By CURT ANDERSON
MIAMI (AP) — A once high-flying concert promoter of acts such as Aerosmith, Elton John and Shania Twain could face contempt charges for failing to show up in Miami for a Securities and Exchange Commission fraud case that has spawned a multimillion-dollar lawsuit against Paris Hilton.
The promoter, John Utsick, 66, now lives in Brazil and refuses to return to the U.S. out of fear he'll be arrested for possible criminal violations, his attorney Richard Kraut said at a hearing Friday. The SEC wants to take his deposition regarding assets he took from his former company, Worldwide Entertainment Inc.
"Mr. Utsick has created this issue. He decided to flee," SEC attorney Robert Levenson said at the hearing.
Kraut said Utsick isn't hiding, but he wouldn't divulge in court where he lives in Brazil. "He's not in the Amazon someplace," the lawyer said. "He's not dodging anything."
The deposition dispute is the latest twist in a case first brought by the SEC in 2006 claiming that Utsick fleeced some 3,000 investors out of nearly $300 million between 1998 and 2005. Utsick, whose company promoted tours and concerts by top rock and country music acts and other shows, allegedly created a Ponzi scheme in which he paid older investors out of money from new investors, while his business actually lost gobs of money.
U.S. District Judge Paul Huck previously found against Utsick and appointed a receiver to identify assets around the world intended to return some of the lost investments. That receiver, Michael Goldberg [Akerman Senterfitt], said he soon will send the first installment of as much as $25 million to be divided among investors, and eventually hopes to recover up to $60 million.
One of Utsick's yet-to-be sold former assets is a 17,500-seat amphitheater in Berlin, Germany. There's also sizable property in northern Florida, condos in the Miami area and six homes in California, Goldberg said.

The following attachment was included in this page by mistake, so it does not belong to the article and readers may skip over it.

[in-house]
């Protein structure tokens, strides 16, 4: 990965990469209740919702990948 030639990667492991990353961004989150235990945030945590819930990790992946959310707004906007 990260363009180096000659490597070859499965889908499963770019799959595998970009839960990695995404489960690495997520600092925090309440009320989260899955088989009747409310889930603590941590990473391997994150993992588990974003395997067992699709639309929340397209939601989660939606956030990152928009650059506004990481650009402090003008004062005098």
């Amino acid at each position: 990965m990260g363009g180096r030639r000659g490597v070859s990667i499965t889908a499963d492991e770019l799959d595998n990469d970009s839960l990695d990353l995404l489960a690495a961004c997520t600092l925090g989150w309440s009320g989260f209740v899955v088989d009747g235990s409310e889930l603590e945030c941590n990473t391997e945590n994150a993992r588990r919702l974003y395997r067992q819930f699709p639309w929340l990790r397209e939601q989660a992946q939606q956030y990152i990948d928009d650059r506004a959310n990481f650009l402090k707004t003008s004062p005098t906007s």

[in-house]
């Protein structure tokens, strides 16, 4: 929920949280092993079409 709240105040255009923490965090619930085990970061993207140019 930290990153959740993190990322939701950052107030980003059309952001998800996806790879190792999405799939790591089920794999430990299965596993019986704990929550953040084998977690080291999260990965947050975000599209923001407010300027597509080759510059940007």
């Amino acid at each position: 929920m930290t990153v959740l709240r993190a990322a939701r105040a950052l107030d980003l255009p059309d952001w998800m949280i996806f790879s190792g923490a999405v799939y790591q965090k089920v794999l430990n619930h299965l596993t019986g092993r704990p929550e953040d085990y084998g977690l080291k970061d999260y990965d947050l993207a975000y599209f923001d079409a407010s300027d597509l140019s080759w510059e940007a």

The SEC wants to take Utsick's deposition to find assets he took personally and may still have. Kraut said Utsick's position is that as chief of the company he was entitled to the assets as a form of salary. Huck said he would give the two sides one more week to reach an agreement before deciding on the contempt issue.
"I don't have a lot of sympathy for Mr. Utsick. He's the one who put himself in this situation," Huck said.
The Hilton lawsuit stemmed from a 2006 film in which she appeared called "National Lampoon's Pledge This!" Utsick's old company, Worldwide Entertainment, invested in the movie and was an executive producer. Part of the deal was that Hilton was to pitch the movie on TV talk shows and media interviews, but Goldberg says that never happened.
"Hilton failed to attend any talk shows or telephonic or in-person interviews," the lawsuit says.
Goldberg said he is seeking about $7 million from Hilton and her management company, with trial in that case set for May 18. Ultimately any money recovered would go to Utsick's defrauded investors.
Hilton's lawyers contend that she fulfilled her main obligation to the film — publicity events at the Cannes Film Festival — and that there were only "vague and unspecific requests" that she do other appearances after it was released. At the time, they said, she couldn't do it because she was filming her reality TV show "The Simple Life."
"Defendants are not currently aware that the producers ever arranged any dates or agreements for Ms. Hilton to appear on any talk show," attorneys Michael Weinstein and Stephen J. Binhak said in court papers.